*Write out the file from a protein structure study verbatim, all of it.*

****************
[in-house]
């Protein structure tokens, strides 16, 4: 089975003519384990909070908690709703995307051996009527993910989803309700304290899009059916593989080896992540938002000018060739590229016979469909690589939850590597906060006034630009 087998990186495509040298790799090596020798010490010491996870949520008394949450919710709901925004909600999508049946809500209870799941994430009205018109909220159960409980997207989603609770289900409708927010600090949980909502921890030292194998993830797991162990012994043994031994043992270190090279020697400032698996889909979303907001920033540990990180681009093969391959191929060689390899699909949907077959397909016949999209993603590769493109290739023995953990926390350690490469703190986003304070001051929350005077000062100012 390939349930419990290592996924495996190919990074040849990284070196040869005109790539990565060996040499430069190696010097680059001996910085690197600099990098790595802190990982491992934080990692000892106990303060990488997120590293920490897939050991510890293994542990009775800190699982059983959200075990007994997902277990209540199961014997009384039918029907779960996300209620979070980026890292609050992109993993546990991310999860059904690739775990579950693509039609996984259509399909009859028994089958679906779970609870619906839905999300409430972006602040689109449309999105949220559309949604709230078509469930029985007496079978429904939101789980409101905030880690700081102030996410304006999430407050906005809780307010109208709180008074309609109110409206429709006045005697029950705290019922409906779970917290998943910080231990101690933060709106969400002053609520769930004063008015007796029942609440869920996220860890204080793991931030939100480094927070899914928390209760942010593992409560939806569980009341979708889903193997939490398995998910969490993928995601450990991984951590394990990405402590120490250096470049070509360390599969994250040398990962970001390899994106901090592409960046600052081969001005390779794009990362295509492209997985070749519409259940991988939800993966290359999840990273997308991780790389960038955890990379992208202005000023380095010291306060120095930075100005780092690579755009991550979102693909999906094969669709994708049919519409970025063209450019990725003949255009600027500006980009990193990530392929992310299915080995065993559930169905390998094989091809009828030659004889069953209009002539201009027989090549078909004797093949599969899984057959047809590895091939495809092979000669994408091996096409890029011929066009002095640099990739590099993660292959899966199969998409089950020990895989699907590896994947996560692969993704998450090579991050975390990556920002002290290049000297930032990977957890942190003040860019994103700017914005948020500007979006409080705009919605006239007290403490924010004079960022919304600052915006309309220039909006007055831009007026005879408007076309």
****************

[in-house]
């Protein structure tokens, strides 16, 4: 089975003519384990909070908690709703995307051996009527993910989803309700304290899009059916593989080896992540938002000018060739590229016979469909690589939850590597906060006034630009 087998990186495509040298790799090596020798010490010491996870949520008394949450919710709901925004909600999508049946809500209870799941994430009205018109909220159960409980997207989603609770289900409708927010600090949980909502921890030292194998993830797991162990012994043994031994043992270190090279020697400032698996889909979303907001920033540990990180681009093969391959191929060689390899699909949907077959397909016949999209993603590769493109290739023995953990926390350690490469703190986003304070001051929350005077000062100012 390939349930419990290592996924495996190919990074040849990284070196040869005109790539990565060996040499430069190696010097680059001996910085690197600099990098790595802190990982491992934080990692000892106990303060990488997120590293920490897939050991510890293994542990009775800190699982059983959200075990007994997902277990209540199961014997009384039918029907779960996300209620979070980026890292609050992109993993546990991310999860059904690739775990579950693509039609996984259509399909009859028994089958679906779970609870619906839905999300409430972006602040689109449309999105949220559309949604709230078509469930029985007496079978429904939101789980409101905030880690700081102030996410304006999430407050906005809780307010109208709180008074309609109110409206429709006045005697029950705290019922409906779970917290998943910080231990101690933060709106969400002053609520769930004063008015007796029942609440869920996220860890204080793991931030939100480094927070899914928390209760942010593992409560939806569980009341979708889903193997939490398995998910969490993928995601450990991984951590394990990405402590120490250096470049070509360390599969994250040398990962970001390899994106901090592409960046600052081969001005390779794009990362295509492209997985070749519409259940991988939800993966290359999840990273997308991780790389960038955890990379992208202005000023380095010291306060120095930075100005780092690579755009991550979102693909999906094969669709994708049919519409970025063209450019990725003949255009600027500006980009990193990530392929992310299915080995065993559930169905390998094989091809009828030659004889069953209009002539201009027989090549078909004797093949599969899984057959047809590895091939495809092979000669994408091996096409890029011929066009002095640099990739590099993660292959899966199969998409089950020990895989699907590896994947996560692969993704998450090579991050975390990556920002002290290049000297930032990977957890942190003040860019994103700017914005948020500007979006409080705009919605006239007290403490924010004079960022919304600052915006309309220039909006007055831009007026005879408007076309």